Pubmed CrossRef
  7. Bremnes RM, Al-Shibli K, Donnem T, Sirera R, Al-Saad S, Andersen S, Stenvold H, Camps C, Busund LT. The role of tumor-infiltrating immune cells and chronic inflammation at the tumor site on cancer development, progression, and prognosis: emphasis on non-small cell lung cancer. J Thorac Oncol. 2011. 6: 824-833.
    Pubmed CrossRef
  8. Cabrita R, Lauss M, Sanna A, Donia M, Skaarup Larsen M, Mitra S, Johansson I, Phung B, Harbst K, Vallon-Christersson J, van Schoiack A, L철vgren K, Warren S, Jirstr철m K, Olsson H, Pietras K, Ingvar C, Isaksson K, Schadendorf D, Schmidt H, Bastholt L, Carneiro A, Wargo JA, Svane IM, J철nsson G. Tertiary lymphoid structures improve immunotherapy and survival in melanoma. Nature. 2020. 577: 561-565.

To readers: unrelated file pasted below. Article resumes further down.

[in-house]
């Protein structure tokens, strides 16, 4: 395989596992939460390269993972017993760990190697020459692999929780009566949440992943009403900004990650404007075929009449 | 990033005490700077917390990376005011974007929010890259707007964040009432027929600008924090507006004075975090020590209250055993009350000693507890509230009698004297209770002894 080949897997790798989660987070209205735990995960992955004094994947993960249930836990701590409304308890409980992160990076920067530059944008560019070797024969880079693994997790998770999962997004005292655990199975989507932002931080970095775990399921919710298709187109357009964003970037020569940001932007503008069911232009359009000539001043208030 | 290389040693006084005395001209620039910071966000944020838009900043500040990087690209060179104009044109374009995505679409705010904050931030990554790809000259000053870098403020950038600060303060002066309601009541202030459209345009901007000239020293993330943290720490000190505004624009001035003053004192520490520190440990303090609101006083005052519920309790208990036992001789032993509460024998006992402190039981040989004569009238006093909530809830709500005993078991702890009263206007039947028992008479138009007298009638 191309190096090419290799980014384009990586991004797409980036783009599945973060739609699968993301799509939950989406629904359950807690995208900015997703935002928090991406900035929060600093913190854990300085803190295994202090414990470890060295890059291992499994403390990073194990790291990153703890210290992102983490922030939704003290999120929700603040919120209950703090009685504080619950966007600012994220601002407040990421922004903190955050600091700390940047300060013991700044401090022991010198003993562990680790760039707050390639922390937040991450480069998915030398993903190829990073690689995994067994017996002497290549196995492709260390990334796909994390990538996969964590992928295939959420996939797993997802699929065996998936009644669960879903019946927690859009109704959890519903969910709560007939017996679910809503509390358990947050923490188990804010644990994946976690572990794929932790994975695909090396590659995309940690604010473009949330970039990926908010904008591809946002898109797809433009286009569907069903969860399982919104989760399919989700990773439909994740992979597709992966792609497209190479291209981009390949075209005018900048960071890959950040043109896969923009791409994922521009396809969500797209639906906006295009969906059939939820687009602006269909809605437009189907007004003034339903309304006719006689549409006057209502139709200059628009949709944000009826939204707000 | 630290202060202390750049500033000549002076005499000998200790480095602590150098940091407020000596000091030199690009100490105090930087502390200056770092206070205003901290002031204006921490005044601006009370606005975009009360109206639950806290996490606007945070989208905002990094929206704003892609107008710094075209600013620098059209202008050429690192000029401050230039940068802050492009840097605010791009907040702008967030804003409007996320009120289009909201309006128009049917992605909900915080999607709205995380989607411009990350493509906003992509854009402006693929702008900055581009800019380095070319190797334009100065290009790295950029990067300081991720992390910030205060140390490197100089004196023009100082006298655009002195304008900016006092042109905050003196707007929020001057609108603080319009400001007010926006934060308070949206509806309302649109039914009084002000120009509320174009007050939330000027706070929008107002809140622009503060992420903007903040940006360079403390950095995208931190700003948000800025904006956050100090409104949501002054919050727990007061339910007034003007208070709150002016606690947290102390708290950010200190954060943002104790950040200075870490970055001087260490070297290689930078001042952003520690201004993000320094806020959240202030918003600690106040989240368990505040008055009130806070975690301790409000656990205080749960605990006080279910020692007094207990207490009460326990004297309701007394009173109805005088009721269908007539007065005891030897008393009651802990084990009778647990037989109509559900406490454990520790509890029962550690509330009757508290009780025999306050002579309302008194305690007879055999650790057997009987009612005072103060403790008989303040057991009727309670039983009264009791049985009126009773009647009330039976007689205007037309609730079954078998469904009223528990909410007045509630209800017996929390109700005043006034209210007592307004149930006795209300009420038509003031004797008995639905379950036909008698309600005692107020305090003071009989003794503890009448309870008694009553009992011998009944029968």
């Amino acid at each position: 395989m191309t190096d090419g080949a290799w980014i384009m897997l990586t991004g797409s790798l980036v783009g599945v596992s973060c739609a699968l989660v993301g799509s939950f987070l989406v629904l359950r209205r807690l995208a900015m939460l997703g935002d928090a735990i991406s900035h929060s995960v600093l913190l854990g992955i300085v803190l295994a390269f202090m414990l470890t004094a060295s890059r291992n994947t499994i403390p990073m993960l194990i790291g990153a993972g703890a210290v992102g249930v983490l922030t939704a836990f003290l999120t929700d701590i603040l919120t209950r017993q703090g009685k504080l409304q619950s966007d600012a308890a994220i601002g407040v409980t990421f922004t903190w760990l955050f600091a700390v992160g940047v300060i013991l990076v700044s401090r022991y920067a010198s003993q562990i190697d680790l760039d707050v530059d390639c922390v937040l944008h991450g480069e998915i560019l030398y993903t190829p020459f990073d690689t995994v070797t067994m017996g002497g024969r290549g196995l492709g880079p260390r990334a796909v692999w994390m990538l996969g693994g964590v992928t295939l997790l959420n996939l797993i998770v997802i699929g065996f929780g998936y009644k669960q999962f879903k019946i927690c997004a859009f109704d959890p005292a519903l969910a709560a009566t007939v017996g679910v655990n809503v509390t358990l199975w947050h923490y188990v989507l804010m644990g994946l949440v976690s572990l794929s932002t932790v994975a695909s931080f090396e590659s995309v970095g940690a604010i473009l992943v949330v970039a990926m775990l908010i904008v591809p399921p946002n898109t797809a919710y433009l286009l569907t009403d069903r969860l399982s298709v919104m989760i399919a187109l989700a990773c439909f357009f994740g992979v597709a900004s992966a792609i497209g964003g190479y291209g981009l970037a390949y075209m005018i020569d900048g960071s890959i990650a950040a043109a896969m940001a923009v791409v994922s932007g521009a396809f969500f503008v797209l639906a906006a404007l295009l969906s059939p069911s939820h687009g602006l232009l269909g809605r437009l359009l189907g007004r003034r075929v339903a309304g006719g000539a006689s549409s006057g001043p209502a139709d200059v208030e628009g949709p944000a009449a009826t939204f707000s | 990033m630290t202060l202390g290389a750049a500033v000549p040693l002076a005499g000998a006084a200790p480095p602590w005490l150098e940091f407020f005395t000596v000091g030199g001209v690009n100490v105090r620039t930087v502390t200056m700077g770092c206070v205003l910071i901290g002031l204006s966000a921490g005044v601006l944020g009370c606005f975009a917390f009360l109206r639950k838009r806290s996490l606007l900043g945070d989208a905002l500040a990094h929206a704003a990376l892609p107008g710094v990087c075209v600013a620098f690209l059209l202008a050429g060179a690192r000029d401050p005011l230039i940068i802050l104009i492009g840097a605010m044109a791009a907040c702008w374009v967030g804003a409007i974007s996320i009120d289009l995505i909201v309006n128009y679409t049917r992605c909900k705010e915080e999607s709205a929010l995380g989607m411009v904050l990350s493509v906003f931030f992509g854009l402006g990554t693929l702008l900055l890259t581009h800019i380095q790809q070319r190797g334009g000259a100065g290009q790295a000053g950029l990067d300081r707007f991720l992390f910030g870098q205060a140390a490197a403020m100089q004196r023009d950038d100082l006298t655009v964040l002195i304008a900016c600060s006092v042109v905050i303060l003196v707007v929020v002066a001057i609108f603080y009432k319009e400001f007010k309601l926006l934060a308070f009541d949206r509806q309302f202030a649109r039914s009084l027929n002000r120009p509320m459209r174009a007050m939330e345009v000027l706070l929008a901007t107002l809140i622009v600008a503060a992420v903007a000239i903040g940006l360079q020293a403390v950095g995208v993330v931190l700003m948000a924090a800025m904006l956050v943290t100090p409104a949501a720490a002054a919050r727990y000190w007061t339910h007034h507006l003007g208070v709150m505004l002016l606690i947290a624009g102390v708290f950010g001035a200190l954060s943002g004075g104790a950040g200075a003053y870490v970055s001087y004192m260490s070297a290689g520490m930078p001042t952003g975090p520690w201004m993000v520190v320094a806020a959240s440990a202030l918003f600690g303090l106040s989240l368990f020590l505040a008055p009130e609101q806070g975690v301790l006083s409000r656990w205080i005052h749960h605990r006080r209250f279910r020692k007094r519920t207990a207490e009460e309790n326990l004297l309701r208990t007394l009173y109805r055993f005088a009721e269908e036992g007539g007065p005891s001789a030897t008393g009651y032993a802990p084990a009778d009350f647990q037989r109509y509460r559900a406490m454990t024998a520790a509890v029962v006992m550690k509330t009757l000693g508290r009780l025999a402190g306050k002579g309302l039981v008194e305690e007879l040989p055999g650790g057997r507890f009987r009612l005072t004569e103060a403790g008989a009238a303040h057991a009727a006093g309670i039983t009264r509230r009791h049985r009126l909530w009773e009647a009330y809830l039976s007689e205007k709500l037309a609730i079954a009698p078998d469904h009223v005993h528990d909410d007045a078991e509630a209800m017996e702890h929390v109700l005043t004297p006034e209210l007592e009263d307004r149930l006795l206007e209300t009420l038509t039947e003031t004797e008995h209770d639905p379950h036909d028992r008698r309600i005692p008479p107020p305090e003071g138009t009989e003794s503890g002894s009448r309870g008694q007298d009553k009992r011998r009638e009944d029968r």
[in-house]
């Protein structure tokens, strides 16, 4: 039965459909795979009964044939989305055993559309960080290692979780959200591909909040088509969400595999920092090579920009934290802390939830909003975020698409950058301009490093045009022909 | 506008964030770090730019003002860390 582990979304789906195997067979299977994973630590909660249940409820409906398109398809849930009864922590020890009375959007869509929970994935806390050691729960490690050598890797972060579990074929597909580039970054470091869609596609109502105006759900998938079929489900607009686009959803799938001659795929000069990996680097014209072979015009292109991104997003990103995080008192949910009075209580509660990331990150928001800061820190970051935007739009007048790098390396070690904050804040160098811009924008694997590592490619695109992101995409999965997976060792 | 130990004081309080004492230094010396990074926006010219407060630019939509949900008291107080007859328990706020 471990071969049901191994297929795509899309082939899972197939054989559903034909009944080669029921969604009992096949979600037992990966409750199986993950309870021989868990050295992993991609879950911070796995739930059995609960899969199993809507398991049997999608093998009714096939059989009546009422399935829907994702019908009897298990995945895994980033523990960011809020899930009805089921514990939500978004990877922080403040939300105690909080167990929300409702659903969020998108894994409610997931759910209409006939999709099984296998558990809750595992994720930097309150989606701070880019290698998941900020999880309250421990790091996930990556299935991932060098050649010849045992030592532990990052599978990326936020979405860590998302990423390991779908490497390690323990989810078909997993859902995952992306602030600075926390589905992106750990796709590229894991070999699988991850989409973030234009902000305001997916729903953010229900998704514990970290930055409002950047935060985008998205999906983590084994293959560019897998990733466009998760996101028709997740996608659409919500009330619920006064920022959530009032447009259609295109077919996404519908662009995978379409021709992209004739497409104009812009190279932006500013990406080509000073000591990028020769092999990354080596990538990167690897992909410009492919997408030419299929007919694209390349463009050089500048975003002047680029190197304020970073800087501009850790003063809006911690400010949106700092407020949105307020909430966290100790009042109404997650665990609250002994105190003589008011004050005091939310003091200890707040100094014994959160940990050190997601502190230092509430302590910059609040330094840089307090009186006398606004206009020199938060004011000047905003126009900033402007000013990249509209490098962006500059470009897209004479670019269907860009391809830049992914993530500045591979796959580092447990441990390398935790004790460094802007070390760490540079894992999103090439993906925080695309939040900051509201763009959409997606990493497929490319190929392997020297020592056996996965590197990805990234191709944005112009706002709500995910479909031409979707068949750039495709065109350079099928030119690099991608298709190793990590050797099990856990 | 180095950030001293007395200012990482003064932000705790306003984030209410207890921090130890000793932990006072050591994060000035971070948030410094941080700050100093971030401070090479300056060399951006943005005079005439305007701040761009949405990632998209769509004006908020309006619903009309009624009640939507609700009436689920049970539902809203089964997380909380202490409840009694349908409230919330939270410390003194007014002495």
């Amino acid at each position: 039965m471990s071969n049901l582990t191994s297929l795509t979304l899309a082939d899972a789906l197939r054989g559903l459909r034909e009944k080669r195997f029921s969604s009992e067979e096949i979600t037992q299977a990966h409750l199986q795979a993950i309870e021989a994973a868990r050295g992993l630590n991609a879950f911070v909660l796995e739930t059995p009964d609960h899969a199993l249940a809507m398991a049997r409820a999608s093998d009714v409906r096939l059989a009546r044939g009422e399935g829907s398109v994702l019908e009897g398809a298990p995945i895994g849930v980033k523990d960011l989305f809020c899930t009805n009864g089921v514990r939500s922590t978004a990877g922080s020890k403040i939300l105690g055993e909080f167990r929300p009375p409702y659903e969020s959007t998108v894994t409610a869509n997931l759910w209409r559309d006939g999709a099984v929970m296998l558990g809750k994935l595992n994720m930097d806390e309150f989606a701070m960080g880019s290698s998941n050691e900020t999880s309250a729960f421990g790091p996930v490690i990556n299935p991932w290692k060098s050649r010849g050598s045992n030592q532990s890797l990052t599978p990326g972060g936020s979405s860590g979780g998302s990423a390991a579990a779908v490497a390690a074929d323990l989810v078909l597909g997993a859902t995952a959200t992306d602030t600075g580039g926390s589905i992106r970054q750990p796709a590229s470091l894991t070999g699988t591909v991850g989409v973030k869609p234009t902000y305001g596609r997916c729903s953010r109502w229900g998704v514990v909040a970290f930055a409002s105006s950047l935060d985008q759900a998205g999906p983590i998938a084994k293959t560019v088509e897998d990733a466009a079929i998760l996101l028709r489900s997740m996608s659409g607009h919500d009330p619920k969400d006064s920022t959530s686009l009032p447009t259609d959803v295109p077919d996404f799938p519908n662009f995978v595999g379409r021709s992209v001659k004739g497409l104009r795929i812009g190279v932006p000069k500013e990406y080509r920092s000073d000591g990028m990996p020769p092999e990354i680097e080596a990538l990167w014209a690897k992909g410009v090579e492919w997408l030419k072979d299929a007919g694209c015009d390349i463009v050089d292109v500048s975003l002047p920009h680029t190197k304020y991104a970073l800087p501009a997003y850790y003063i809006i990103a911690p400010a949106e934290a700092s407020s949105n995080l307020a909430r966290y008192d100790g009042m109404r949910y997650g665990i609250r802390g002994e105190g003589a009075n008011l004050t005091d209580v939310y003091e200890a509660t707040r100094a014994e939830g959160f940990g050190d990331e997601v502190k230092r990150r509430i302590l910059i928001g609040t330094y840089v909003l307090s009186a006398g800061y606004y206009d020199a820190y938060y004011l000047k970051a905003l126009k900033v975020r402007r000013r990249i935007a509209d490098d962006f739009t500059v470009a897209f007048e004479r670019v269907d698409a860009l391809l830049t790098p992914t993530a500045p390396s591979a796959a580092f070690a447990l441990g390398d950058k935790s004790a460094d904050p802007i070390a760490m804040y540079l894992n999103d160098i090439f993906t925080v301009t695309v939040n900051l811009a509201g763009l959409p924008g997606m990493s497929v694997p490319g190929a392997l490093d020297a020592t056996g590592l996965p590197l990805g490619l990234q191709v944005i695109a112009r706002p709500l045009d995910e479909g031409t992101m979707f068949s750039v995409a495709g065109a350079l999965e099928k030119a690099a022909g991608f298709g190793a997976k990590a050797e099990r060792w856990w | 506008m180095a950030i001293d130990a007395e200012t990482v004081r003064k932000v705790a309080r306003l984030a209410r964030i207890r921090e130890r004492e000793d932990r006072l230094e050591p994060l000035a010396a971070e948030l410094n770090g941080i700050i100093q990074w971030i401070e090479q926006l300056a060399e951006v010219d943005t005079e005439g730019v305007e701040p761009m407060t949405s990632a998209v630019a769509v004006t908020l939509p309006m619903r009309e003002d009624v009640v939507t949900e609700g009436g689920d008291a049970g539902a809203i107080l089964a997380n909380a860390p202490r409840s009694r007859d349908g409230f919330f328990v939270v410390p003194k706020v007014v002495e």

Pubmed CrossRef
  9. Cariani E, Missale G. Immune landscape of hepatocellular carcinoma microenvironment: Implications for prognosis and therapeutic applications. Liver Int. 2019. 39: 1608-1621.
    Pubmed CrossRef
  10. Caruso RA, Bellocco R, Pagano M, Bertoli G, Rigoli L, Inferrera C. Rognostic value of intratumoral neutrophils in advanced gastric carcinoma in a high-risk area in northern Italy. Mod Pathol. 2002. 15: 831-837.
    Pubmed CrossRef
  11. Chandrashekar DS, Bashel B, Balasubramanya SAH, Creighton CJ, Ponce-Rodriguez I, Chakravarthi BVSK, Varambally S. UALCAN: A Portal for Facilitating Tumor Subgroup Gene Expression and Survival Analyses. Neoplasia. 2017. 19: 649-658.
    Pubmed KoreaMed CrossRef
  12. Chen LC, Liu MY, Hsiao YC, Choong WK, Wu HY, Hsu WL, Liao PC, Sung TY, Tsai SF, Yu JS, Chen YJ. Decoding the disease-associated proteins encoded in the human chromosome 4. J Proteome Res. 2013. 12: 33-44.
    Pubmed CrossRef